Via Jeremy Blachman, I saw this Times article on Pres. Bush’s speechwriting team as it prepares for this week’s State of the Union address. I had a couple of thoughts.
First, the chief speechwriter, William McGurn, says that Bush “is the strictest editor, the most line by line” he’s ever had. McGurn compares Bush’s scrutiny with that of William F. Buckley at the National Review and the late Robert L. Bartley at the Wall Street Journal, McGurn’s former employers. But wouldn’t McGurn have been writing very different material for those publications than he is for the White House? If your editor at NR or the WSJ needs to work over every line of something you write, they probably shouldn’t have hired you in the first place. I would hope those august publications would allow a little more autonomy from their writers, even in editorials purporting to represent the opinion of the entire editorial board. Presidential speechwriters, on the other hand, have to craft a speech that essentially reads the boss’s mind, and goes out under the boss’s byline. If McGurn’s pieces at NR had been signed “William F. Buckley,” my guess is that Buckley would have examined them very closely. Is Bush even really an “editor” at all, in the sense that term is typically used in the publishing world?
My second thought is that the obvious reason for McGurn’s description of Bush as a line by line editor is his desire to perpetuate the fiction that presidents write their own speeches. By now, of course, it’s really little more than a polite lie. If people like Ted Sorensen, Pat Buchanan, and Peggy Noonan can get famous for being presidential speechwriters, there’s really no point in pretending such people don’t exist. But I suppose it wouldn’t do to call the president a mouthpiece, a karaoke artist. To be fair, presidents (to varying degrees) exert control over at least the broad outlines of their speeches’ content, as well as the general rhetorical voice. But the Times article makes much of the long days McGurn and his team have been working, which seems unnecessary if they’re mere scriveners of the president’s words.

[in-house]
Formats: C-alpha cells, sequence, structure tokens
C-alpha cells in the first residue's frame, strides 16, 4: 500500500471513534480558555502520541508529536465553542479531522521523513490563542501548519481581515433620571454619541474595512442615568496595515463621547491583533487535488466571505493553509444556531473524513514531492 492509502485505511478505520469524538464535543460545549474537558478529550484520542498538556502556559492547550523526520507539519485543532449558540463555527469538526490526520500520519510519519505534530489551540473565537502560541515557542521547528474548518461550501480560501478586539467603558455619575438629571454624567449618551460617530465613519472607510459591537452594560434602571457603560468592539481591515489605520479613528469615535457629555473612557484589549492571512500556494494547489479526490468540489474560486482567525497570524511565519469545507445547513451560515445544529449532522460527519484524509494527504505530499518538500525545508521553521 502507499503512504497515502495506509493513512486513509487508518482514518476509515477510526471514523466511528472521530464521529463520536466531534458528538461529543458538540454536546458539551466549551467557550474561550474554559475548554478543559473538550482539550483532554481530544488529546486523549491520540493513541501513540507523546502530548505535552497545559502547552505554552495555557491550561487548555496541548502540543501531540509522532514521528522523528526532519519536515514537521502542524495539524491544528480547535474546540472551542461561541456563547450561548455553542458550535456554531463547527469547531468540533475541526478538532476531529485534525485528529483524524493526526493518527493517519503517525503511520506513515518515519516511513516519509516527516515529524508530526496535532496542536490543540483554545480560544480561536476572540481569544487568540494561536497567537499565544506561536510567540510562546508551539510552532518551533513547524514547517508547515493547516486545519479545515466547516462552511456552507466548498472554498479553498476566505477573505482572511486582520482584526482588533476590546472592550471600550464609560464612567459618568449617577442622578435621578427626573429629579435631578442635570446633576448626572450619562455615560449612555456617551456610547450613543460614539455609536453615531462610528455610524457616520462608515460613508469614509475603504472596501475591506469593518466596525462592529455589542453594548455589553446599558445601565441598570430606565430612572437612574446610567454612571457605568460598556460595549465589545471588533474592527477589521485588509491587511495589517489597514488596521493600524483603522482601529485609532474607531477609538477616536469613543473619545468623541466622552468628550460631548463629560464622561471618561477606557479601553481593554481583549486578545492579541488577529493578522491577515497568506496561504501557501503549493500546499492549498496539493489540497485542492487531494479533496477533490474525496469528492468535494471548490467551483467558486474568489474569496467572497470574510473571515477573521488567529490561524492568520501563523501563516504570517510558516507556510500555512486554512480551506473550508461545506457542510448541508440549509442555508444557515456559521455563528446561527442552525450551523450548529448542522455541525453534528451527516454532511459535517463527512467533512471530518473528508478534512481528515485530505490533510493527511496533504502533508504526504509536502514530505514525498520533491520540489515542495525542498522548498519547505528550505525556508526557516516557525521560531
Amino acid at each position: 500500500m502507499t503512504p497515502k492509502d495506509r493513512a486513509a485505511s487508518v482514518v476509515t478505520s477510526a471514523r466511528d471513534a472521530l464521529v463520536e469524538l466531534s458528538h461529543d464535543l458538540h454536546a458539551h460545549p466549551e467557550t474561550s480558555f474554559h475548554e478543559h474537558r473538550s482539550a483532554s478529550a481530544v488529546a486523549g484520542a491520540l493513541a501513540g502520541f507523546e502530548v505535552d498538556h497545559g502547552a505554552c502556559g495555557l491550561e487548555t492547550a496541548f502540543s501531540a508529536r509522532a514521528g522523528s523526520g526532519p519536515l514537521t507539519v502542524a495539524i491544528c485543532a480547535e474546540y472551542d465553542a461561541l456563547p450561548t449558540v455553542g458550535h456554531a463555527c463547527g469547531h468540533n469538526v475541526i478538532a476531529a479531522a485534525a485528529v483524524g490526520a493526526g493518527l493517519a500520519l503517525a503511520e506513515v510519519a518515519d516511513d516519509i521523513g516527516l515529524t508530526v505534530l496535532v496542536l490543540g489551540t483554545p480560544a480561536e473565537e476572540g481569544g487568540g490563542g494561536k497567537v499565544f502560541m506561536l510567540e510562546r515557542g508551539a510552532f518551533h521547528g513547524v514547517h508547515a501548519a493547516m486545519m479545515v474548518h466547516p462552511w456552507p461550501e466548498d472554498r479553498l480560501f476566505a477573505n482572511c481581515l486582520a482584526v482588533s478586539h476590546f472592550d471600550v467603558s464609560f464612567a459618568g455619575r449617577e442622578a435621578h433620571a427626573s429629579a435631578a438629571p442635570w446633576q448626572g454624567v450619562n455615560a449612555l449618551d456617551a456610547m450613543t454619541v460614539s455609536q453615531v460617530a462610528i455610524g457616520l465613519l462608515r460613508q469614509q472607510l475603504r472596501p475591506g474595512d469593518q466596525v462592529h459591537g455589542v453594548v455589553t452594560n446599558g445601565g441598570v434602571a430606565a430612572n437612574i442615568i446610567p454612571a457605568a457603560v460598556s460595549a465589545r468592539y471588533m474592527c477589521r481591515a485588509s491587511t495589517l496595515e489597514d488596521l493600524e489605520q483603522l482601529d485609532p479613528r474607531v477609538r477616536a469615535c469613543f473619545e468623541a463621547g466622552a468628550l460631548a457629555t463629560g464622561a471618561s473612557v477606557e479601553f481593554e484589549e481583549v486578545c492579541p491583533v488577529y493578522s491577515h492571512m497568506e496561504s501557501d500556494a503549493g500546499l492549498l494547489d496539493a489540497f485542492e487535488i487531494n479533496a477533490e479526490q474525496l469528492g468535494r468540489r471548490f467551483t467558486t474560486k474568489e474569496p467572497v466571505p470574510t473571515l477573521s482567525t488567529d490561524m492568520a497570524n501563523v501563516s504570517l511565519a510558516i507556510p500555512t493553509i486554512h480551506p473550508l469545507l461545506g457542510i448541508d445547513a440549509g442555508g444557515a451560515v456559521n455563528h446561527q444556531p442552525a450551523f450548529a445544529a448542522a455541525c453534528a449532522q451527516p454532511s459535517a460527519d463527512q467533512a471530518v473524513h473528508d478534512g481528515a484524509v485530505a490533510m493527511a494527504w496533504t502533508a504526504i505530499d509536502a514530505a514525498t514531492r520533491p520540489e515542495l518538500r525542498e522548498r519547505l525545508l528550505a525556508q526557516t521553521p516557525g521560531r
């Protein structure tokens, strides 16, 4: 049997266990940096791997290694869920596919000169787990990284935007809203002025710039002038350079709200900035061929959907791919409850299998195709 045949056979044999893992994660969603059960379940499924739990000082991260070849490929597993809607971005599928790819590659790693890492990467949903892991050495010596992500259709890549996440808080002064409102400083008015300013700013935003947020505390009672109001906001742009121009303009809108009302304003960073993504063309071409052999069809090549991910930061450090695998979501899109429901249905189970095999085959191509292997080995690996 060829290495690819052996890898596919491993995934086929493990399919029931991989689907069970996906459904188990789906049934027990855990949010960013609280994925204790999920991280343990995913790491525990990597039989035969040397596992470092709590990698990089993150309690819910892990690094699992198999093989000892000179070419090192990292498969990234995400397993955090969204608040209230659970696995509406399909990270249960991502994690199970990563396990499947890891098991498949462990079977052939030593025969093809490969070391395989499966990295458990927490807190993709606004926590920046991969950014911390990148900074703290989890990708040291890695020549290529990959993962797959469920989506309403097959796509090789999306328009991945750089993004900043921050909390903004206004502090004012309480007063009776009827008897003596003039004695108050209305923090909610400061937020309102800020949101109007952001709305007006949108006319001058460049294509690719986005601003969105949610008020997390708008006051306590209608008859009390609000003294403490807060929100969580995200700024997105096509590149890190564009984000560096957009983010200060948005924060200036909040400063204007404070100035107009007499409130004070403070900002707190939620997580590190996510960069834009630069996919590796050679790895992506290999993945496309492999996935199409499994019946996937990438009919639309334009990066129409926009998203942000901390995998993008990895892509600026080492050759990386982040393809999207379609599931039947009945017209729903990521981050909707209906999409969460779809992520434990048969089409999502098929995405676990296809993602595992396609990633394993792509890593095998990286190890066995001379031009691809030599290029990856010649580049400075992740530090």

Third, for a very good article on a presidential speechwriter, check out this New Yorker article about McGurn’s predecessor Michael Gerson. It’s a lot longer than the Times piece, but it’s a lot more interesting.
All this reminds me of the occasional debates over what role clerks should have in writing judicial opinions. The analogy is not exact, because presidents do a lot besides give speeches, while (appellate) judges count opinion-producing as their primary duty. Judges vary in their practices, but a lot of opinions are written almost entirely by clerks (with varying degrees of input and direction from judges). If Gerson can be praised for the “mind-meld” he achieved with Pres. Bush (allowing him to draft speeches that presumably needed less line by line editing), and if folks like Buchanan and Noonan can trade on their ghostwriting and not feel any shame for it, why should law clerks be so different?
It’s acceptable to acknowledge that Noonan wrote two of “the Great Communicator’s” best speeches and the most consequential speech by George H.W. Bush, but it’s not acceptable to acknowledge Clerk So-and-so as the author of Smith v. Jones? Maybe it’s a good thing if the law is clear enough that a law clerk can apply it as well as a judge. There’s also the (less flattering) possibility that a judge’s mind might be easy to read and voice easy to reproduce. Certainly, the judge should scrutinize and edit anything that goes out in the name of the judges or the court. But why is it considered so awful for a judge to work as a critical editor instead of the initial drafter? After all, that’s what presidents do.